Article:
Spring is the season most often associated with courtship, but for many mammals that’s an activity for fall. Their offspring do best if born soon after winter has ended, when they have time to grow before the return of harsh weather. As a result, mating must take place in the fall for births to occur in the spring after months of pregnancy.
This fall breeding season for hoofed mammals is called the rut. This is the time of year when antlers and horns become essential – males use their headgear when they compete for females. Spectacular clashes can occur: bull elk, for example, locking antlers in a contest to see who will prevail and get to mate with a nearby female. The rut begins at different times in the fall for different animals. Pronghorn are among the first; their rut begins in mid-September and can last well into October.
Pronghorn don’t have antlers – they have horns: horns with a forward-facing fork or prong as in their name. Antlers are bone and so are horns, but unlike antlers, horns aren’t shed. Horns have a bony core that is covered with a nail-like sheath; in pronghorns, that sheath is formed by fused hair that grows to become the outermost tips of the horn. Both males and females have horns, but a female’s horns are much smaller, typically not forked and only a few inches long (a male’s horns can be a foot or longer in length).
The horns are mostly for show, but can become weapons if two males are closely-matched. Bucks establish territories in March, long before the rut begins. They select the best grazing lands that will attract a harem of does that they will defend against other males in September. Usually, all that is needed is a snort, a stare, or a brief chase to discourage a potential rival. But animals of similar fitness may come to blows, clashing their horns until one of them leaves. Young males or old bucks past their prime are rarely able to claim a harem.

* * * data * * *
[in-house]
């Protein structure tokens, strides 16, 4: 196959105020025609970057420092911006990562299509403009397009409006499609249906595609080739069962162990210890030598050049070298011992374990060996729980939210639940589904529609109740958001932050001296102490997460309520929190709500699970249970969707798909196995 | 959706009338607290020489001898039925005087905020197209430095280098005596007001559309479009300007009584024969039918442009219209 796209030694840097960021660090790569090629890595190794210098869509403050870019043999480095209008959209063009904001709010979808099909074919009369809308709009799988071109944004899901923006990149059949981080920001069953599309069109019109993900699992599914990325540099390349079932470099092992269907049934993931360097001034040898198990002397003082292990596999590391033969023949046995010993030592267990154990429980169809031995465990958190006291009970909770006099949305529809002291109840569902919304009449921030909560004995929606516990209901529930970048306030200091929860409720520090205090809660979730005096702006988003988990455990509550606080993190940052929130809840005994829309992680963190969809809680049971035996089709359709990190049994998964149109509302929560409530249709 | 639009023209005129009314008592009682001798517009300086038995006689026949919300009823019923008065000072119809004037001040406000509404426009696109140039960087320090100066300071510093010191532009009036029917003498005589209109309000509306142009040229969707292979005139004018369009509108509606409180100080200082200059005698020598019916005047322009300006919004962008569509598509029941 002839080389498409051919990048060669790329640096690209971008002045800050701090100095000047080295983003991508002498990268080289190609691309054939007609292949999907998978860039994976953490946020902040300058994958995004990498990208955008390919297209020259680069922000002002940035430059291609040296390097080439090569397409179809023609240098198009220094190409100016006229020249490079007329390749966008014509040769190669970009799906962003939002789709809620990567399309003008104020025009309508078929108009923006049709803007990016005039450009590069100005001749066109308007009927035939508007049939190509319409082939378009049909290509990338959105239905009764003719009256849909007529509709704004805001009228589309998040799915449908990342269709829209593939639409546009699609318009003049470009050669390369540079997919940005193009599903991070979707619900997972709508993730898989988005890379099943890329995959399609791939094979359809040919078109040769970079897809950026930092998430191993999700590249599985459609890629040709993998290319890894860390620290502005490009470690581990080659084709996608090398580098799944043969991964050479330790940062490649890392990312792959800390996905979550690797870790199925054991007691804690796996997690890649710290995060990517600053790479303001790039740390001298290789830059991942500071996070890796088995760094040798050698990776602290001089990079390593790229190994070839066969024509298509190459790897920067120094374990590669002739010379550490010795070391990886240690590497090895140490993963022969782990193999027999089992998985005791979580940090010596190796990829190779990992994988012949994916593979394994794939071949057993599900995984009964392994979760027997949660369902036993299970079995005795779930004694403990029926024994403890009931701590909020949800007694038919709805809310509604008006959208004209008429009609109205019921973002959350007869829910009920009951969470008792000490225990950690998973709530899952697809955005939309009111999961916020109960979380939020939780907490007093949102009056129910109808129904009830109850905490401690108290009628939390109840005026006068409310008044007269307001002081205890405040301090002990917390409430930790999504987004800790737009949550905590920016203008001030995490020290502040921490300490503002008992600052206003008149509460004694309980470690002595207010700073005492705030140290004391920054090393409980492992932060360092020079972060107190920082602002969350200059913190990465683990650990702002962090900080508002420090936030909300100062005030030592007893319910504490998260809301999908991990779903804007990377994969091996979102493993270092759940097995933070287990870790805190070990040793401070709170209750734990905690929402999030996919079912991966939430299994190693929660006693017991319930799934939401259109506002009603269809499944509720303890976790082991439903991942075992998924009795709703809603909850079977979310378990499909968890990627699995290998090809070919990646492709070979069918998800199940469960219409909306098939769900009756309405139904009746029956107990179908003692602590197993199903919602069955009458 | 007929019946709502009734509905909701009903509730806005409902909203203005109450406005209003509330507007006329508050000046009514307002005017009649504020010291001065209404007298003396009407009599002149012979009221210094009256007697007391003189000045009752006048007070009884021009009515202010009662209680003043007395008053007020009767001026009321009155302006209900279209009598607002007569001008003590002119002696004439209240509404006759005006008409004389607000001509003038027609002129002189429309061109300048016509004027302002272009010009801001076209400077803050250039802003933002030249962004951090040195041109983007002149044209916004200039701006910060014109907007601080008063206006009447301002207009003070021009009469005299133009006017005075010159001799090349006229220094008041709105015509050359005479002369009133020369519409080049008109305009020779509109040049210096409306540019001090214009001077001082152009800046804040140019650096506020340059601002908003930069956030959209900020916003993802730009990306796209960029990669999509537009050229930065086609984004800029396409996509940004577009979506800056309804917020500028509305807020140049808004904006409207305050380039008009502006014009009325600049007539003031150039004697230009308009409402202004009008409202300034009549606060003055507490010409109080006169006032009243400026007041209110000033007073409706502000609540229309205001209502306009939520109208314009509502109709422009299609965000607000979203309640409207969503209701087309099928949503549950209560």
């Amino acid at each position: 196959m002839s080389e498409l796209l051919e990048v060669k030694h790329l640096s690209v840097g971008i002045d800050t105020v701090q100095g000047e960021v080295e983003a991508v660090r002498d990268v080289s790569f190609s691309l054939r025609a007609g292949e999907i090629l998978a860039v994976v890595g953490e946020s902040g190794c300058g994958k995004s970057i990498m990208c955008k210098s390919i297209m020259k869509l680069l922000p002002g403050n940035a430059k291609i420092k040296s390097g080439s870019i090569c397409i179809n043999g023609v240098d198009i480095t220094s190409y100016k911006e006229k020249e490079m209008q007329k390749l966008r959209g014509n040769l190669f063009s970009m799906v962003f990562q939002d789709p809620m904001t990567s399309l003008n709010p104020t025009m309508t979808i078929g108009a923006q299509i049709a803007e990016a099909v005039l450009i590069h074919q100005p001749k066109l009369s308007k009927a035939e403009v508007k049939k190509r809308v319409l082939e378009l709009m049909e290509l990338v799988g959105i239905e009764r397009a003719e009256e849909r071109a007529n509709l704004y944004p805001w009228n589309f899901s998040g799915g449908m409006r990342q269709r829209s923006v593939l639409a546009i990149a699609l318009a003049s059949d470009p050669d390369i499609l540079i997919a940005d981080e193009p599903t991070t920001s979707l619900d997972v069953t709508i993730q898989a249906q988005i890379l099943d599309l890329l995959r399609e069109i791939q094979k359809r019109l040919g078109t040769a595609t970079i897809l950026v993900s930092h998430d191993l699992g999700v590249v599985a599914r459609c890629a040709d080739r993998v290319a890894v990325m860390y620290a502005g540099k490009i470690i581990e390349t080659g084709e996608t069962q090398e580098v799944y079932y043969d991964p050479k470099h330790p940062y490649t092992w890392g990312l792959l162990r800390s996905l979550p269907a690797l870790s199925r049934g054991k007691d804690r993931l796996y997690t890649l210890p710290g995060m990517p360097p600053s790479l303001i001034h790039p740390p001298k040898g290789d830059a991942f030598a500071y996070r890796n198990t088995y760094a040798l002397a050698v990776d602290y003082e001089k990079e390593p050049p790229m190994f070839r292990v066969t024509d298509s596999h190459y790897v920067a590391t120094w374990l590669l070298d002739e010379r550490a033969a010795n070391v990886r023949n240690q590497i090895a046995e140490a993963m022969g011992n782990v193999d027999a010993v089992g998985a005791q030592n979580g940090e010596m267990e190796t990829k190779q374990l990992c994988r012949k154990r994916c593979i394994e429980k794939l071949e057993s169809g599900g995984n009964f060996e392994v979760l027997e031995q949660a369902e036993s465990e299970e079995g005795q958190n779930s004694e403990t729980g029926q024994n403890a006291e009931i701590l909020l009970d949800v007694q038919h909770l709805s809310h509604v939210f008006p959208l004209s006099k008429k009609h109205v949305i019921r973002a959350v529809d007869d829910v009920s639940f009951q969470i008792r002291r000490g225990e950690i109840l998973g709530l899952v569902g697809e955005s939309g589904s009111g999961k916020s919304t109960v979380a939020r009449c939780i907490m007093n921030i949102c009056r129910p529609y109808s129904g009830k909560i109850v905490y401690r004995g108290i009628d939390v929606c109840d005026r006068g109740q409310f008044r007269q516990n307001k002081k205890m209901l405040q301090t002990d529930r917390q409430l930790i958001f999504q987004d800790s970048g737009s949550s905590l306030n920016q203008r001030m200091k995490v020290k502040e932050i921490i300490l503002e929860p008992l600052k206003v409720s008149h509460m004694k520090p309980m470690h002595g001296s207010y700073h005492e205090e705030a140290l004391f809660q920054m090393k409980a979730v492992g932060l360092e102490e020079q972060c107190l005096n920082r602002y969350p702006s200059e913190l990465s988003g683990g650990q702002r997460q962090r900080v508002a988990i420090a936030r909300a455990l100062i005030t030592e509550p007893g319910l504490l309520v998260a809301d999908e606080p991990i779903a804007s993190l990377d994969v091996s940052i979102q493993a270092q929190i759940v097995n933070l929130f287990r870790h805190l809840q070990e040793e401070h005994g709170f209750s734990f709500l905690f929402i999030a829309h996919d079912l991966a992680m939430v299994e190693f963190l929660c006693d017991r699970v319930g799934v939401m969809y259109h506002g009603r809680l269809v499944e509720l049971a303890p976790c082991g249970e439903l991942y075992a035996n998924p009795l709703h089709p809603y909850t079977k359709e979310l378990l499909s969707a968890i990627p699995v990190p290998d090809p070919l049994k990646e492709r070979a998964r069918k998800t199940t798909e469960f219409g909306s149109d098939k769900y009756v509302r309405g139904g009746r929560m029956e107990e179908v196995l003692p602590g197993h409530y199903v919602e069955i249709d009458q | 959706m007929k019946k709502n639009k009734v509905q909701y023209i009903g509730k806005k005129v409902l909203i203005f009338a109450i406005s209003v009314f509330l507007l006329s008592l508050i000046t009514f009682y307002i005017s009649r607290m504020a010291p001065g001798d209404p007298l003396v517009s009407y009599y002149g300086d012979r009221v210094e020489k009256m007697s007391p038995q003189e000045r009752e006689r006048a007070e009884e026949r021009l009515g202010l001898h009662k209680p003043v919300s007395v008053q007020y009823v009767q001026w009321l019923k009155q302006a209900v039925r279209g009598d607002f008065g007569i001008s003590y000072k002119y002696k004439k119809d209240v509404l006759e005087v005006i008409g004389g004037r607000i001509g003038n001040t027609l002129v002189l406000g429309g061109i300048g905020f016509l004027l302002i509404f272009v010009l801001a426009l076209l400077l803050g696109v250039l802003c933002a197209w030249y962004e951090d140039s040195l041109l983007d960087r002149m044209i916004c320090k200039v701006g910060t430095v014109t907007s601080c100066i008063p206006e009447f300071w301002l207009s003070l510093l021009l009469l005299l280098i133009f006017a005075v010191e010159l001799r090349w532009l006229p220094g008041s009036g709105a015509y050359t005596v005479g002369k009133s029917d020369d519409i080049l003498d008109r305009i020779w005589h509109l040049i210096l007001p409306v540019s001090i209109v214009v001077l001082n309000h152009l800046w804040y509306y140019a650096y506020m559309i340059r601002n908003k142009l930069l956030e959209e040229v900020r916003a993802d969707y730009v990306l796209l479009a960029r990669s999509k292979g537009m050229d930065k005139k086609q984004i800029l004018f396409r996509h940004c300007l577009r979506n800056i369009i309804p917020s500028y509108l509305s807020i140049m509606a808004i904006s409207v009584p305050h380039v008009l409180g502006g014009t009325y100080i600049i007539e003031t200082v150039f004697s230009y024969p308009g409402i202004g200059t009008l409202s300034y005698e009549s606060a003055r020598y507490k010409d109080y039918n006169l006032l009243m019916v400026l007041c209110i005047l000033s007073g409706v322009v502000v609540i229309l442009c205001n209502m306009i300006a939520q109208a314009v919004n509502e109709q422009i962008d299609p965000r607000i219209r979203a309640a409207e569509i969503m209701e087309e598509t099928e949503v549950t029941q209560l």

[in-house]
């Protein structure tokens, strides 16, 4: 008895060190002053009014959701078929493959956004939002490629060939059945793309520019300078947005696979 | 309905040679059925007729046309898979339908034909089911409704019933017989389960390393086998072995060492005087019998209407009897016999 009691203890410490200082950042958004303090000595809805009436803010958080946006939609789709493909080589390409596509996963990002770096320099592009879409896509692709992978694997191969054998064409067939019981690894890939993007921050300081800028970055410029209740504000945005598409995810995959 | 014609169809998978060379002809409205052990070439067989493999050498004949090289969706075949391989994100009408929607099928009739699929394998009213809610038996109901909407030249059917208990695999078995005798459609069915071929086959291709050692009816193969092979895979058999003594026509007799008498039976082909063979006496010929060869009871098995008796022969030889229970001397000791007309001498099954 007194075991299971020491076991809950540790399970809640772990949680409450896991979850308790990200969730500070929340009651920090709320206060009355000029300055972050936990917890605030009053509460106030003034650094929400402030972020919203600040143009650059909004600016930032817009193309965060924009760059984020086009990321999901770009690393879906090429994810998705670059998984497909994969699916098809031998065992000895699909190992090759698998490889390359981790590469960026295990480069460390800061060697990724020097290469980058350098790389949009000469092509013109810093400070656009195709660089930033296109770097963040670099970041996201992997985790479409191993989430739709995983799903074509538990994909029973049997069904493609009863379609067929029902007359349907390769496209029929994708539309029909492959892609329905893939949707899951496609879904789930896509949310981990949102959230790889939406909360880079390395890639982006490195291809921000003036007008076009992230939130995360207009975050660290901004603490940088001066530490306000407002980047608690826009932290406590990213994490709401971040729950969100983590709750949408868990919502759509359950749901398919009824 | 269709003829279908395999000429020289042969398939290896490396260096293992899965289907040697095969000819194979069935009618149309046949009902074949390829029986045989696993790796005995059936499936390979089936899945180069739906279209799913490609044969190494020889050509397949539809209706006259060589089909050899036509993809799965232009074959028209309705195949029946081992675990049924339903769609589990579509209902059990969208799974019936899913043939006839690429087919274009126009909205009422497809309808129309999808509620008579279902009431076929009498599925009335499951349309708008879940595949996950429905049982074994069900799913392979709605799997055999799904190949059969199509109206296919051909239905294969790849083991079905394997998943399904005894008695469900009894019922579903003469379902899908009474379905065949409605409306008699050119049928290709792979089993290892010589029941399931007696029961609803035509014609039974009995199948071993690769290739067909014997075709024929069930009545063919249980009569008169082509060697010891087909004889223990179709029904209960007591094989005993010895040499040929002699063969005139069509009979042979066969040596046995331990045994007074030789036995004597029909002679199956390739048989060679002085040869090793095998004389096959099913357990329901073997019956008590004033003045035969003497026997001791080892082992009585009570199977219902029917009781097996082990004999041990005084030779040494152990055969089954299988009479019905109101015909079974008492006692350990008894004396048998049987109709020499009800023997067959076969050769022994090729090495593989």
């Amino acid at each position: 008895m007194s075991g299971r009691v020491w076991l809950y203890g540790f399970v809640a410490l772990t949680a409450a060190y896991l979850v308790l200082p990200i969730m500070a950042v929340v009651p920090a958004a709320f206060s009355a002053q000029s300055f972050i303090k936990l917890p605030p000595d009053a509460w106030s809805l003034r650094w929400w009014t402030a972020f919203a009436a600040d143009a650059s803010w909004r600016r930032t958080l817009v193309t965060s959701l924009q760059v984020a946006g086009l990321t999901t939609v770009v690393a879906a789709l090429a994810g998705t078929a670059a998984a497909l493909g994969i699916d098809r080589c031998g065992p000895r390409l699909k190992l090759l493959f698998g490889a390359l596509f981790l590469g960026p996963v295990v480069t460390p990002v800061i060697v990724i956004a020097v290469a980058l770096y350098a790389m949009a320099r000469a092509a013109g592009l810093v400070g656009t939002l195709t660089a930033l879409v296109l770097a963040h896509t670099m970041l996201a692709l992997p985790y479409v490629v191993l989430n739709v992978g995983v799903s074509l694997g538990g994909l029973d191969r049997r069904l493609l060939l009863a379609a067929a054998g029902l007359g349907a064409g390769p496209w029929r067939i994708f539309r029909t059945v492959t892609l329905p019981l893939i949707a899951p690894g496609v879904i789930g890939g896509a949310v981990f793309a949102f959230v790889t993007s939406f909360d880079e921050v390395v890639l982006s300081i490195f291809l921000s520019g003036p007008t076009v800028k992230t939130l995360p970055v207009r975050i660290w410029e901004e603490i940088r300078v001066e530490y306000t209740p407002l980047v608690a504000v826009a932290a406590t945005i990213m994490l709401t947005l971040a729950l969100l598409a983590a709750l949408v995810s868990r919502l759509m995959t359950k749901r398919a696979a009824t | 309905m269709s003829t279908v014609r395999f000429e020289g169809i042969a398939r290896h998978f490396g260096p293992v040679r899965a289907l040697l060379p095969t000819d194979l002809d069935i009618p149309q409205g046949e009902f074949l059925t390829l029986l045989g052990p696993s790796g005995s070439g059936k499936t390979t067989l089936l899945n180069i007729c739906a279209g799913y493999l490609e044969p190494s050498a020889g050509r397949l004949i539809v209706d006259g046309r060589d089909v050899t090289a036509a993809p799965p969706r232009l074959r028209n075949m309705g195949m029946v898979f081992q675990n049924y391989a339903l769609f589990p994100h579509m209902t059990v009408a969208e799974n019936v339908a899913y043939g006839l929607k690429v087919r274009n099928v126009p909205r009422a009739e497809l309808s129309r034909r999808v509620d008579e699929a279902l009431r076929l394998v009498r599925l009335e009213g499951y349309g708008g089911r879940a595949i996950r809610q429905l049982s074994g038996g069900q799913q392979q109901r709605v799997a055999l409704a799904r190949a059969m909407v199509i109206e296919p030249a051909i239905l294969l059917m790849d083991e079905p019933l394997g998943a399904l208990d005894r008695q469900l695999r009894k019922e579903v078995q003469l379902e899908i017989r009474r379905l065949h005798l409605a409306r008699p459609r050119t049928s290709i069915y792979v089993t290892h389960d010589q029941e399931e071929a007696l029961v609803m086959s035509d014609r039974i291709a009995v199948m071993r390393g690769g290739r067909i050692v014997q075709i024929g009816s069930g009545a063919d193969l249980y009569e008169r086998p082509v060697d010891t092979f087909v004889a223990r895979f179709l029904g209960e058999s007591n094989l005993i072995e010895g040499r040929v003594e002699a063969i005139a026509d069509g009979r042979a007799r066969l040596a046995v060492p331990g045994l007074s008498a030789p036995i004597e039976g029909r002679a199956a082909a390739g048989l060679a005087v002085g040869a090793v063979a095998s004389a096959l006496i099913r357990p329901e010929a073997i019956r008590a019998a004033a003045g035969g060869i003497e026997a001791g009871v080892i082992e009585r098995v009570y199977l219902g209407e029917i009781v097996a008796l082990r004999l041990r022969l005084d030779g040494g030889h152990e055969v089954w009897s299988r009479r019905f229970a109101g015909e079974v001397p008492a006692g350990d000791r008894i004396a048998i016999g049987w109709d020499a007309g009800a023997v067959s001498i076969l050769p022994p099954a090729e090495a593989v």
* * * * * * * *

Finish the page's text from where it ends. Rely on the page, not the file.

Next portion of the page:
The rut ends by late-October and gradually the bucks become social again, mixing together with many females in large herds for the winter. Their contests ended, the bucks shed the outer sheath of their horns but not the horns themselves – a new sheath will begin to grow over the bony core in January or February. By July the new sheath is fully formed and ready for the upcoming rut.
Pronghorn are animals of the open plains making their rutting behavior very visible, unlike whitetail deer that rut in November and December in woodlands. Look for them in extensive grasslands west of the Missouri River. Animals at Theodore Roosevelt National Park or other natural areas that draw visitors will be the most tolerant of spectators; pronghorn at other locations often keep their distance. In September, watch for pronghorn bucks guarding groups of females on the prairie, among flowering goldenrods and asters in grasses turned russet for the fall.
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Courting grouse are not the only early signs of spring in North Dakota’s grasslands. Prairie crocus or pasqueflower (so-named because it blooms around Eastertime), thrives on prairies with gravelly and sandy soils.
One location to search for pasqueflowers is The Nature Conservancy's Pigeon Point Preserve in eastern North Dakota. Aldo Leopold, on the necessity of wild things, wrote in A Sand County Almanac that “…the chance to find a pasqueflower is a right as inalienable as free speech.”
Find a pasqueflower and know unquestionably that spring has arrived on the prairie!